Date of this Version
Presented at “Interviewers and Their Effects from a Total Survey Error Perspective Workshop,” University of Nebraska-Lincoln, February 26-28, 2019.
Undesirable interviewer behavior (UIB) could be one source for data errors and measurement effects in the setting of standardized interviewing techniques. Survey organizations have to ensure that errors and effects are minimized by validating their data collection processes during the entire survey period.
Monitoring is one method of validation which has been well established for telephone surveys from their very beginning. Moreover, it is one of the advantage of telephone interviews compared to face-to-face interviews. In most survey organizations it includes listening to interviews at the time they are being carried out by either supervisors or clients resp. scientists.
For face-to-face interviews live monitoring would only be possible by accompanying the interviewers visiting their respondents. Such a companion means a lot more effort in costs and organizational procedures. However, this may also have an impact on the data collection in as much as a third person can influence the interview situation and thus the respective data quality. A much more efficient way of monitoring face-to-face interviews is listening to recordings of the interviews afterwards. Audio recordings can be produced easily due to face-to-face interviews being carried out as CAPI so that they may be recorded and stored as digital sound file on the computer. Since no additional recording device such as a tape recorder is visible, recording is less obtrusive and respondents and interviewers are more likely to forget about it during the interview. Regrettably, this procedure can result in refusals because the respondents need to consent to efforts necessary due to listening and coding afterwards. How can we handle audio files in large scale surveys? Is it possible to install a monitoring process based on audio recordings for face-to-face interviews?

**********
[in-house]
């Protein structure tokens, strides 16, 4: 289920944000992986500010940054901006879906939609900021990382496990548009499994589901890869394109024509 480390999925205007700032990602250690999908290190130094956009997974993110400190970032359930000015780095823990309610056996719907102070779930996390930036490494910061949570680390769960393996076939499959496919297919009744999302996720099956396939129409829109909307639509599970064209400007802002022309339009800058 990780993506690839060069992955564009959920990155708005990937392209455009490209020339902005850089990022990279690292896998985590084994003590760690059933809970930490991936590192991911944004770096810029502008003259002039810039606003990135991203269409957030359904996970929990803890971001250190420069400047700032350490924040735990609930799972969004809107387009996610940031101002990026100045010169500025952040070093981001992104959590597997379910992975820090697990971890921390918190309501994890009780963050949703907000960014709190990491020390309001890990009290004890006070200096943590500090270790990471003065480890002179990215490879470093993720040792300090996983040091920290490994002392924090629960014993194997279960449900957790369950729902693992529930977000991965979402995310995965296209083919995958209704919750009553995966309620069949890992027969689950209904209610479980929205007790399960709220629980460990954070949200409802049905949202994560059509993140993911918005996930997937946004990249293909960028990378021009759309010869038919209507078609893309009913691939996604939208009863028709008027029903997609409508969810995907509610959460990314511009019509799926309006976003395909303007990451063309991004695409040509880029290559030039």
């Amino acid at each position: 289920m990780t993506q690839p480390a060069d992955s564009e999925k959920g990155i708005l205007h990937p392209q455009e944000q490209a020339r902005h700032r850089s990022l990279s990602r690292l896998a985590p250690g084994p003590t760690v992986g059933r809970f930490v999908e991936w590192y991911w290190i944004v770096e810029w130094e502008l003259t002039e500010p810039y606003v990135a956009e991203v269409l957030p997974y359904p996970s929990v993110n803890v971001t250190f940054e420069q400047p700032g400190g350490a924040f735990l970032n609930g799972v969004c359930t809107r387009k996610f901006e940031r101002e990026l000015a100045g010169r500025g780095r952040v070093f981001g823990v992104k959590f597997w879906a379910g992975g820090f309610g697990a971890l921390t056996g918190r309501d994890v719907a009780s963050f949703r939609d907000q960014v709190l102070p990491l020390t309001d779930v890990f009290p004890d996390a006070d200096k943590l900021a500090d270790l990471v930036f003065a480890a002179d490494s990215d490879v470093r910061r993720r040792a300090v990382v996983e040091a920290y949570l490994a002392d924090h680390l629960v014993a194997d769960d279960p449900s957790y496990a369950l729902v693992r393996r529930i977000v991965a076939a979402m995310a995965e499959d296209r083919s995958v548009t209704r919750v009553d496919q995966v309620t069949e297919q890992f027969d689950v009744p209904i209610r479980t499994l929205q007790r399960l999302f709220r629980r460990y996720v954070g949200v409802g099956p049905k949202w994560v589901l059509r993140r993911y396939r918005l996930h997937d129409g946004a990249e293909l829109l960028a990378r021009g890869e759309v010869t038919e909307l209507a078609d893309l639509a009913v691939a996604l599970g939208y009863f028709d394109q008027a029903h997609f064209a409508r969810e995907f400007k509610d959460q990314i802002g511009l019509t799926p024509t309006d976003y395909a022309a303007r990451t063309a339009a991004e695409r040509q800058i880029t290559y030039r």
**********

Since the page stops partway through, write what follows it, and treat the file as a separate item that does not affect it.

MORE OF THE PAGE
For the PASS Panel Study “Labour Market and Social Security” we established at infas a procedure within the last three years for monitoring face-to-face interviews (CAPI). The PASS panel started in 2006 and has since then been running annually with approximately 12,000 persons in more than 8,000 households.
With its mixed-mode design about two thirds of the interviews are conducted as CAPI. Every face-to-face interview shall be recorded which results in over 5,7000 audio recordings e.g., in wave 12. We found high acceptance for recording without risking refusals. A small amount of audio files is executed to detect UIB at an early stage of fieldwork. Coding is limited on main issues of standardized interviewing e.g. inadequate readings of questions or probing behavior. In case of UIB interviewers get feedback or will be trained again.
With this paper we like to describe our monitoring procedure and experiences with coding and feedback routines for face-to-face interviews starting right at the beginning of the fieldwork period. Our database also allows for some evaluation in terms of efficiency and effort for monitoring, detecting of deviations and improving interviewers’ behavior.